Both the elves got onto the barge, and saw…. three things that weren’t part of the crew. That smelled. And that were goblin-like. So much so that they were indeed goblins.
Myrie loaded up her bow, and Vall got a couple of nice fat sling rocks ready as well. Myrie has a thing against goblins, so her arrow flew with extra vigour and hatred, and hit well. Vall hit another with his slingshot, hard enough to vapourise its head and hit the side of the boat on the other side. The scream of the third one, upon being drenched in the blood of its companions, was enough to wake Nura and Faye, although tucked over in the side of the boat, I slept on.
And now they started with the “Hairy Chrishna” jokes. Thanks. Guys.
That goblin took one look at Myrie, and started to run, but Myrie prayed to Our Lady of the Longbow to hit him, and her prayer was answered! Vall ran up to the one Myrie first hit, and skewered him. In her sleep-confused state, Faye leapt to her feet and started flailing with her sword at the darkness, whereas the calm-thinking Nura came over and started shaking me from my dream of the homeground. I fear we shall have to work out a better way to wake me in the future – not only do I not want to leave my companions to fight without help, but to require a special wake-up call will take one of them from more important matters.
Like killing goblins.
Myrie dragged the injured goblin back, preparatory to questioning it with impunity. We also noticed that the goblins’ feet – and only their feet – were wet. Thus, they had travelled in the water, but not deep enough to swim.
The blighter wouldn’t wake up, so I gave him a heal spell and brought him back from the brink. Bleary-eyed, I bandaged the little blighter with its own rags, but none of our party speaks Goblin, which made things difficult. Nura wouldn’t let Faye waterboard the goblin either. However, we had worked out that the claws on the goblins matched the clawmarks on the barge’s boxes. And then Myrie noticed that there was a hole in the bank that we hadn’t seen before, one that’s rather small and goblin sized, and probably where they came from.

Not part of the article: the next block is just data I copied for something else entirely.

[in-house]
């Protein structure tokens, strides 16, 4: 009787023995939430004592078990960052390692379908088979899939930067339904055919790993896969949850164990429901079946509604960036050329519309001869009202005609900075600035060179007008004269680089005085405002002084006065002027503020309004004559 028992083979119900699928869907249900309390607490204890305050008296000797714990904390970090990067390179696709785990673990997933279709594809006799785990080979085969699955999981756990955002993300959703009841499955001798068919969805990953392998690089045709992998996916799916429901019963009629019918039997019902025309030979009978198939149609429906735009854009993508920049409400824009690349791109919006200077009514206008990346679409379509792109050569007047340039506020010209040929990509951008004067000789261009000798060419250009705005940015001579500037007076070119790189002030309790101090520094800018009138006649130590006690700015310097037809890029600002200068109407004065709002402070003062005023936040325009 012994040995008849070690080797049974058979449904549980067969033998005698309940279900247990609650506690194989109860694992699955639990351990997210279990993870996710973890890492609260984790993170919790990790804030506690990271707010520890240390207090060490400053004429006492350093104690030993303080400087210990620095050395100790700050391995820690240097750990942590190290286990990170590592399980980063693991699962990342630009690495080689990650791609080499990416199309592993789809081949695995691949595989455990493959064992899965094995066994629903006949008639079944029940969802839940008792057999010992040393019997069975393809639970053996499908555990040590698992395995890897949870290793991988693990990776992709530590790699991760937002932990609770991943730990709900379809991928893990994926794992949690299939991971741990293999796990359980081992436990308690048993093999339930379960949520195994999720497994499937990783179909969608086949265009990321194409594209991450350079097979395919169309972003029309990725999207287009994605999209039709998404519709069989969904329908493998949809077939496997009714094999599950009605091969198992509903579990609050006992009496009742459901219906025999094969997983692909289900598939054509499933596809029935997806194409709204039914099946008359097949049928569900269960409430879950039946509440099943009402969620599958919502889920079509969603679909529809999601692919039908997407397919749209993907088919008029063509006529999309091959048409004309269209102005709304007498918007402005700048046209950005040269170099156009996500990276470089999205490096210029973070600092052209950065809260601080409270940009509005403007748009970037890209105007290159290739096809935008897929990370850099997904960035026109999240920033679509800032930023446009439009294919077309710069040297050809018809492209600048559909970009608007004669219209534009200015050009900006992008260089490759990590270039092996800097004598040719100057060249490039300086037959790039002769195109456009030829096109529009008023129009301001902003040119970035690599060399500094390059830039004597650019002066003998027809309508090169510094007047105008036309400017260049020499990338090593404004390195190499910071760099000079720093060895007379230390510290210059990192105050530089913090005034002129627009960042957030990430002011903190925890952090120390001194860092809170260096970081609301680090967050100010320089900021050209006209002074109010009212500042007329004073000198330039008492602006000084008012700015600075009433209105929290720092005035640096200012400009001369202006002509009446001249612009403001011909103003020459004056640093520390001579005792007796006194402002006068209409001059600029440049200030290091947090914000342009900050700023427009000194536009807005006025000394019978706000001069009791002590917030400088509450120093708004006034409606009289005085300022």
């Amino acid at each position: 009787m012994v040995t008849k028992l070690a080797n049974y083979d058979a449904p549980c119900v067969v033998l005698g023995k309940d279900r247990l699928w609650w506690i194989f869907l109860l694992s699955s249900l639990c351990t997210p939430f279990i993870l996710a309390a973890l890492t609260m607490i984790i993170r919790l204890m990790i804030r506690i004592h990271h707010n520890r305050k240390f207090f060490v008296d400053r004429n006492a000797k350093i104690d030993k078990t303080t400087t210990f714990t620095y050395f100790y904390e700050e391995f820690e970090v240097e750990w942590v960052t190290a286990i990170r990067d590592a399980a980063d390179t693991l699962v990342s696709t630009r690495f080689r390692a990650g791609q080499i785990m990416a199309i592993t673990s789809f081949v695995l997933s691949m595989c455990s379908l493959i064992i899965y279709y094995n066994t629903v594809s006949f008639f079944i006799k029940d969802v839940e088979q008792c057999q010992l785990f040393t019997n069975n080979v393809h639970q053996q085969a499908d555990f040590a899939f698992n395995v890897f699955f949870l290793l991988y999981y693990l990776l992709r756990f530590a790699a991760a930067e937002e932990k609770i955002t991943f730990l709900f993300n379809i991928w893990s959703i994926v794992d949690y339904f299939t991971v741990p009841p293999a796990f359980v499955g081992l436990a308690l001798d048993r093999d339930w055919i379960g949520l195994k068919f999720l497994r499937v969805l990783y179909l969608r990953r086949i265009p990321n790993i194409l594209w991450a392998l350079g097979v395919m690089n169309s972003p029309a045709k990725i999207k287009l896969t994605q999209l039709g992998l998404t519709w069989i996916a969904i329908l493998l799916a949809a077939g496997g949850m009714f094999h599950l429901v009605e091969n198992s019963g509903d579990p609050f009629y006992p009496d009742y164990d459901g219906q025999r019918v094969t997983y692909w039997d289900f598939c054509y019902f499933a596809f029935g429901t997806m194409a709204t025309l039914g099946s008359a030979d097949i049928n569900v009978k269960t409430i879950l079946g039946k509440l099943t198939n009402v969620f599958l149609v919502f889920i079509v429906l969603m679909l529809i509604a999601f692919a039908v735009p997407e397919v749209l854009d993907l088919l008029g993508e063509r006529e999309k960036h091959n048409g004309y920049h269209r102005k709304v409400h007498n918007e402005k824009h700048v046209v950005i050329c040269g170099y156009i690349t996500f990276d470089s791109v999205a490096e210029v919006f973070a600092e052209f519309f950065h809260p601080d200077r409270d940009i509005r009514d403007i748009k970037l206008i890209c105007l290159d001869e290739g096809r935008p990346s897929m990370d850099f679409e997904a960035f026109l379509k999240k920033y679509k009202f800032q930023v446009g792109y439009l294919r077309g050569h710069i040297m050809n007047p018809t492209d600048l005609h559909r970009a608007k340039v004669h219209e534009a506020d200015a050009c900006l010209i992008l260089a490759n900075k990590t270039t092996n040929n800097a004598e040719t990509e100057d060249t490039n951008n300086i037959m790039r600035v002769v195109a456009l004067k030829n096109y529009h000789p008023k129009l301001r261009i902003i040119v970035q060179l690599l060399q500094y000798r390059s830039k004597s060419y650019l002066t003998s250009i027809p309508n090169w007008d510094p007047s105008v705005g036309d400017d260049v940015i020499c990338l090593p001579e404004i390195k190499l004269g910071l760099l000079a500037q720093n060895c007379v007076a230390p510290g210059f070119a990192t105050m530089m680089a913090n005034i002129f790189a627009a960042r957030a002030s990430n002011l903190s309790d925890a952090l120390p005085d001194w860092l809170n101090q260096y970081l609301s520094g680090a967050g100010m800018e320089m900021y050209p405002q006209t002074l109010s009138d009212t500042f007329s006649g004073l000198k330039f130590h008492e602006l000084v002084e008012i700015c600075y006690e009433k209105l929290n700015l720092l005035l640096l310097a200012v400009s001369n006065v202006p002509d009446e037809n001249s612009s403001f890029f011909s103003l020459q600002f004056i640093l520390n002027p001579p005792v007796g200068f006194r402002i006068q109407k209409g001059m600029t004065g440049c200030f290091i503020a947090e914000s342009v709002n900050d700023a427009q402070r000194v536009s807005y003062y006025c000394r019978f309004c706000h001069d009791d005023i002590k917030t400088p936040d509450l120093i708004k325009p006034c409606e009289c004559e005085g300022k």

But we still couldn’t talk to him, as even in his slightly healed state, he spoke nothing we could understand. And this led, Mother, to my first deliberate killing of a being who was not already sick, or dying, or in such pain that there was no cure. The goblin could not be allowed to give warning to any others, so the party decided that he must be silenced. Permanently. Mother, I sent him back to the darkness whence he came. I do not yet know how I feel about this – on the one hand, I deliberately cut short the life of a creature who was at that moment not harming me, and whom I had just healed. On the other hand, had we left him even tied on the boat, there is a good chance he would have alerted his companions in some way. I realise that life is fleeting and death is certain, but I do not yet know if my role is to hasten it along. I would appreciate your thoughts on this dilemma.